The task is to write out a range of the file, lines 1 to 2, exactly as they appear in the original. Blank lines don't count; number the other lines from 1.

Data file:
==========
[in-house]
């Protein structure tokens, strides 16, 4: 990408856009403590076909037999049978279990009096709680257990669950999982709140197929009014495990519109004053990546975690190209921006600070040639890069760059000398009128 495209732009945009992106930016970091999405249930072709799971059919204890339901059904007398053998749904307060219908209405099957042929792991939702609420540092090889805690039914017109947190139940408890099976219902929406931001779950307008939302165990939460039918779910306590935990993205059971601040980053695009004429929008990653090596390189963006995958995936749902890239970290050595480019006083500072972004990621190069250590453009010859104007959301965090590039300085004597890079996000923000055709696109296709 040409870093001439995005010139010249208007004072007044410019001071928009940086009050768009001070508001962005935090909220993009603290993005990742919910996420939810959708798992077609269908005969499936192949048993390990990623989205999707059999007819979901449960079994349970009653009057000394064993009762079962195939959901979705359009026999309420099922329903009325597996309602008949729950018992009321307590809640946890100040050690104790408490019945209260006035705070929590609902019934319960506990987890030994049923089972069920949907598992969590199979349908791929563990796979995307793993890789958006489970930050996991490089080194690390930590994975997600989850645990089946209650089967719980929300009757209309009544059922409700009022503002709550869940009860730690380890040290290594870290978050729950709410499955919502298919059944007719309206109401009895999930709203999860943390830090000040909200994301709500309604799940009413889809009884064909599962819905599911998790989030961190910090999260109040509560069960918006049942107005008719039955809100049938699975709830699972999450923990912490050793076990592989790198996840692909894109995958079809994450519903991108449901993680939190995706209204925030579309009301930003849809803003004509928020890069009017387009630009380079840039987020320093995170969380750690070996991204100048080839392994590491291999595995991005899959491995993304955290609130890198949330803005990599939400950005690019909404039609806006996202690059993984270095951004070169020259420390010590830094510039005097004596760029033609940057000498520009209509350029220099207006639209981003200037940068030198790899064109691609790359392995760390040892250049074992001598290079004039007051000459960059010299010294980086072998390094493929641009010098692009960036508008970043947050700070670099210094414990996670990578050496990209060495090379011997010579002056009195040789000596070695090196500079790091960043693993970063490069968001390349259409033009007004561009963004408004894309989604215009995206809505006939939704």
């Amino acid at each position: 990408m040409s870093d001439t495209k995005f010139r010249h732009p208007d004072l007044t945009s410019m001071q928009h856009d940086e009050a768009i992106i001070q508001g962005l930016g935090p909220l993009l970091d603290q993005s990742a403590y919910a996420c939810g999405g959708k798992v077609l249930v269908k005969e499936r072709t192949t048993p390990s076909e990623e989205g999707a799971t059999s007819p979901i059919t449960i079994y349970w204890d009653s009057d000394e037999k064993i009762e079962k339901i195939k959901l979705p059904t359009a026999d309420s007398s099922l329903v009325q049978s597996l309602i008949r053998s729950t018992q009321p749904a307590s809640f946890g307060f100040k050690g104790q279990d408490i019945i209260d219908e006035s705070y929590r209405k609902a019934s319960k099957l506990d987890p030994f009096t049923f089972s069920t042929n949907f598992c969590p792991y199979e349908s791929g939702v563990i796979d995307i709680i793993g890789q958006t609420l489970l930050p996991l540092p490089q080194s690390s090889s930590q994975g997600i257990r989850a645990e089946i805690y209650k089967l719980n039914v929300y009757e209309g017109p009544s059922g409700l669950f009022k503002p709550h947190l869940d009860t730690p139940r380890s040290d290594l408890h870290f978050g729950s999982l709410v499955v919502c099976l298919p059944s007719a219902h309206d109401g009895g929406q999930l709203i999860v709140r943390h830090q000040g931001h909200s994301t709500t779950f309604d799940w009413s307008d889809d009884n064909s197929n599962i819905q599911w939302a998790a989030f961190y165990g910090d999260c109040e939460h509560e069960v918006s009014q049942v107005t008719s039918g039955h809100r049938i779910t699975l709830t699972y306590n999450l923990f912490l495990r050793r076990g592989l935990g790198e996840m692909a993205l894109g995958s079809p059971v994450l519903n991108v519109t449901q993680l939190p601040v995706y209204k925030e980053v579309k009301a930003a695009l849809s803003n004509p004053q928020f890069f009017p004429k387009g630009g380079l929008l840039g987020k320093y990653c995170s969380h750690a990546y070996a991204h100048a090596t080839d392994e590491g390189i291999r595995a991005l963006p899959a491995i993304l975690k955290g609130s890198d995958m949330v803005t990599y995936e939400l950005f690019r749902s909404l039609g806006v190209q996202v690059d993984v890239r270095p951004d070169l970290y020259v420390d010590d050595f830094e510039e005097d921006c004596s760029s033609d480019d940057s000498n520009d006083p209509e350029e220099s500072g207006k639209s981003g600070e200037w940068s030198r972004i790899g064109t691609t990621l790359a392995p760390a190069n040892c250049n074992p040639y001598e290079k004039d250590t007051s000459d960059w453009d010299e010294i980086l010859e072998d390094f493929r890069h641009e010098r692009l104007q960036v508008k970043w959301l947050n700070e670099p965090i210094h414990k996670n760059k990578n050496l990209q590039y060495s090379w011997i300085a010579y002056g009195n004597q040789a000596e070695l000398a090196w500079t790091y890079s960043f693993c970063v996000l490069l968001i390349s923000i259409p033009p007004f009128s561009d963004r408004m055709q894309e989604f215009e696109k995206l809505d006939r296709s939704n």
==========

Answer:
[in-house]
């Protein structure tokens, strides 16, 4: 990408856009403590076909037999049978279990009096709680257990669950999982709140197929009014495990519109004053990546975690190209921006600070040639890069760059000398009128 495209732009945009992106930016970091999405249930072709799971059919204890339901059904007398053998749904307060219908209405099957042929792991939702609420540092090889805690039914017109947190139940408890099976219902929406931001779950307008939302165990939460039918779910306590935990993205059971601040980053695009004429929008990653090596390189963006995958995936749902890239970290050595480019006083500072972004990621190069250590453009010859104007959301965090590039300085004597890079996000923000055709696109296709 040409870093001439995005010139010249208007004072007044410019001071928009940086009050768009001070508001962005935090909220993009603290993005990742919910996420939810959708798992077609269908005969499936192949048993390990990623989205999707059999007819979901449960079994349970009653009057000394064993009762079962195939959901979705359009026999309420099922329903009325597996309602008949729950018992009321307590809640946890100040050690104790408490019945209260006035705070929590609902019934319960506990987890030994049923089972069920949907598992969590199979349908791929563990796979995307793993890789958006489970930050996991490089080194690390930590994975997600989850645990089946209650089967719980929300009757209309009544059922409700009022503002709550869940009860730690380890040290290594870290978050729950709410499955919502298919059944007719309206109401009895999930709203999860943390830090000040909200994301709500309604799940009413889809009884064909599962819905599911998790989030961190910090999260109040509560069960918006049942107005008719039955809100049938699975709830699972999450923990912490050793076990592989790198996840692909894109995958079809994450519903991108449901993680939190995706209204925030579309009301930003849809803003004509928020890069009017387009630009380079840039987020320093995170969380750690070996991204100048080839392994590491291999595995991005899959491995993304955290609130890198949330803005990599939400950005690019909404039609806006996202690059993984270095951004070169020259420390010590830094510039005097004596760029033609940057000498520009209509350029220099207006639209981003200037940068030198790899064109691609790359392995760390040892250049074992001598290079004039007051000459960059010299010294980086072998390094493929641009010098692009960036508008970043947050700070670099210094414990996670990578050496990209060495090379011997010579002056009195040789000596070695090196500079790091960043693993970063490069968001390349259409033009007004561009963004408004894309989604215009995206809505006939939704």